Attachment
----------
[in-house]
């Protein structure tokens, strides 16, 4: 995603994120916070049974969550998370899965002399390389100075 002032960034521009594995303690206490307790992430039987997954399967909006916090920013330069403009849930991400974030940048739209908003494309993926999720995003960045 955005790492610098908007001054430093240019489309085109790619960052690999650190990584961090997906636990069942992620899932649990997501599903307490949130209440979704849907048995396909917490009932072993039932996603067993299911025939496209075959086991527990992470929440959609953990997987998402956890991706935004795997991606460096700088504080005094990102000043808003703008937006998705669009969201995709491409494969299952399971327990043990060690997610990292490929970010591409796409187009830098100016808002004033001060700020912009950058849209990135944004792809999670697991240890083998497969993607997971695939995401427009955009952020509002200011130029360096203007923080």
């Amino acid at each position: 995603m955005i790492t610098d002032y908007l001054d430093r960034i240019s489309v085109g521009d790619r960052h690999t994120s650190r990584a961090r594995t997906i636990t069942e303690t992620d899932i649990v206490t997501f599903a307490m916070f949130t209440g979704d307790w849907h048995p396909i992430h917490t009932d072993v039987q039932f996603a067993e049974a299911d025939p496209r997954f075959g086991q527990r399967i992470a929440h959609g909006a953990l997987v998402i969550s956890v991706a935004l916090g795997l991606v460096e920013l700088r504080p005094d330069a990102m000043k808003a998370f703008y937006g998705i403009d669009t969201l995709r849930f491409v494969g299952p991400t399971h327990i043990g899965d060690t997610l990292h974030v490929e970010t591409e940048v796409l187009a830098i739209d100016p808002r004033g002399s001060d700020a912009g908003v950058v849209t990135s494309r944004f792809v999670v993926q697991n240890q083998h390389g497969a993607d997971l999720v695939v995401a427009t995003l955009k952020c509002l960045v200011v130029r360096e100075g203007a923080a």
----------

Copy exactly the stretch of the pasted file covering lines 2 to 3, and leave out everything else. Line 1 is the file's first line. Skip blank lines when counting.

């Protein structure tokens, strides 16, 4: 995603994120916070049974969550998370899965002399390389100075 002032960034521009594995303690206490307790992430039987997954399967909006916090920013330069403009849930991400974030940048739209908003494309993926999720995003960045 955005790492610098908007001054430093240019489309085109790619960052690999650190990584961090997906636990069942992620899932649990997501599903307490949130209440979704849907048995396909917490009932072993039932996603067993299911025939496209075959086991527990992470929440959609953990997987998402956890991706935004795997991606460096700088504080005094990102000043808003703008937006998705669009969201995709491409494969299952399971327990043990060690997610990292490929970010591409796409187009830098100016808002004033001060700020912009950058849209990135944004792809999670697991240890083998497969993607997971695939995401427009955009952020509002200011130029360096203007923080």
């Amino acid at each position: 995603m955005i790492t610098d002032y908007l001054d430093r960034i240019s489309v085109g521009d790619r960052h690999t994120s650190r990584a961090r594995t997906i636990t069942e303690t992620d899932i649990v206490t997501f599903a307490m916070f949130t209440g979704d307790w849907h048995p396909i992430h917490t009932d072993v039987q039932f996603a067993e049974a299911d025939p496209r997954f075959g086991q527990r399967i992470a929440h959609g909006a953990l997987v998402i969550s956890v991706a935004l916090g795997l991606v460096e920013l700088r504080p005094d330069a990102m000043k808003a998370f703008y937006g998705i403009d669009t969201l995709r849930f491409v494969g299952p991400t399971h327990i043990g899965d060690t997610l990292h974030v490929e970010t591409e940048v796409l187009a830098i739209d100016p808002r004033g002399s001060d700020a912009g908003v950058v849209t990135s494309r944004f792809v999670v993926q697991n240890q083998h390389g497969a993607d997971l999720v695939v995401a427009t995003l955009k952020c509002l960045v200011v130029r360096e100075g203007a923080a």